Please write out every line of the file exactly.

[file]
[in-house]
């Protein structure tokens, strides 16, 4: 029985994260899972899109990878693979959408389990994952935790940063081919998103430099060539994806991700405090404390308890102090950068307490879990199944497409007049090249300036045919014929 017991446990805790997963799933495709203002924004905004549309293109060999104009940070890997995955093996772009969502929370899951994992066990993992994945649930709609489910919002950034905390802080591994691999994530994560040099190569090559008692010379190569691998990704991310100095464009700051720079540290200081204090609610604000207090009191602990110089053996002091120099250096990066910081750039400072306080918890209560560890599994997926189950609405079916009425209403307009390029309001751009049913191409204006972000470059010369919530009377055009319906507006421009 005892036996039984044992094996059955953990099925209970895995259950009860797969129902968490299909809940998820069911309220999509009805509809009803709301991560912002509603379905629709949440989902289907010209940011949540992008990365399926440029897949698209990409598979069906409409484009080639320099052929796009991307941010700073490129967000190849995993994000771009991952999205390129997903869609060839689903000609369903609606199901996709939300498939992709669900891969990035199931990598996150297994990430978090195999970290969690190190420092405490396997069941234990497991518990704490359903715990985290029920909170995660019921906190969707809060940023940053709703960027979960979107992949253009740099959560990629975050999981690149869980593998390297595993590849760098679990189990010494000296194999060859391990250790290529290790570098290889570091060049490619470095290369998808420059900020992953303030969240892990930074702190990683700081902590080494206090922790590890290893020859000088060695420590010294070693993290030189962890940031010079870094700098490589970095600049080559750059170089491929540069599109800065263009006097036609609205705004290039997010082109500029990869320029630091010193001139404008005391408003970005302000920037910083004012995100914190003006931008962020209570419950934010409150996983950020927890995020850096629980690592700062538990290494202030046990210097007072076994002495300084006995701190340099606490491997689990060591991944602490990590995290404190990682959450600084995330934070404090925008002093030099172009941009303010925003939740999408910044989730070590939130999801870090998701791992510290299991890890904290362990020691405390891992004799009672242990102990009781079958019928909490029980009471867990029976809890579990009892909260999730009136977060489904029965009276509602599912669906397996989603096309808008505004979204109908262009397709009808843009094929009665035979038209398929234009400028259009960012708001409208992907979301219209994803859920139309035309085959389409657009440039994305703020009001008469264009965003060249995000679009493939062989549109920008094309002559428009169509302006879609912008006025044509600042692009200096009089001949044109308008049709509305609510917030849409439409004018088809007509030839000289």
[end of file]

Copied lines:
[in-house]
């Protein structure tokens, strides 16, 4: 029985994260899972899109990878693979959408389990994952935790940063081919998103430099060539994806991700405090404390308890102090950068307490879990199944497409007049090249300036045919014929 017991446990805790997963799933495709203002924004905004549309293109060999104009940070890997995955093996772009969502929370899951994992066990993992994945649930709609489910919002950034905390802080591994691999994530994560040099190569090559008692010379190569691998990704991310100095464009700051720079540290200081204090609610604000207090009191602990110089053996002091120099250096990066910081750039400072306080918890209560560890599994997926189950609405079916009425209403307009390029309001751009049913191409204006972000470059010369919530009377055009319906507006421009 005892036996039984044992094996059955953990099925209970895995259950009860797969129902968490299909809940998820069911309220999509009805509809009803709301991560912002509603379905629709949440989902289907010209940011949540992008990365399926440029897949698209990409598979069906409409484009080639320099052929796009991307941010700073490129967000190849995993994000771009991952999205390129997903869609060839689903000609369903609606199901996709939300498939992709669900891969990035199931990598996150297994990430978090195999970290969690190190420092405490396997069941234990497991518990704490359903715990985290029920909170995660019921906190969707809060940023940053709703960027979960979107992949253009740099959560990629975050999981690149869980593998390297595993590849760098679990189990010494000296194999060859391990250790290529290790570098290889570091060049490619470095290369998808420059900020992953303030969240892990930074702190990683700081902590080494206090922790590890290893020859000088060695420590010294070693993290030189962890940031010079870094700098490589970095600049080559750059170089491929540069599109800065263009006097036609609205705004290039997010082109500029990869320029630091010193001139404008005391408003970005302000920037910083004012995100914190003006931008962020209570419950934010409150996983950020927890995020850096629980690592700062538990290494202030046990210097007072076994002495300084006995701190340099606490491997689990060591991944602490990590995290404190990682959450600084995330934070404090925008002093030099172009941009303010925003939740999408910044989730070590939130999801870090998701791992510290299991890890904290362990020691405390891992004799009672242990102990009781079958019928909490029980009471867990029976809890579990009892909260999730009136977060489904029965009276509602599912669906397996989603096309808008505004979204109908262009397709009808843009094929009665035979038209398929234009400028259009960012708001409208992907979301219209994803859920139309035309085959389409657009440039994305703020009001008469264009965003060249995000679009493939062989549109920008094309002559428009169509302006879609912008006025044509600042692009200096009089001949044109308008049709509305609510917030849409439409004018088809007509030839000289």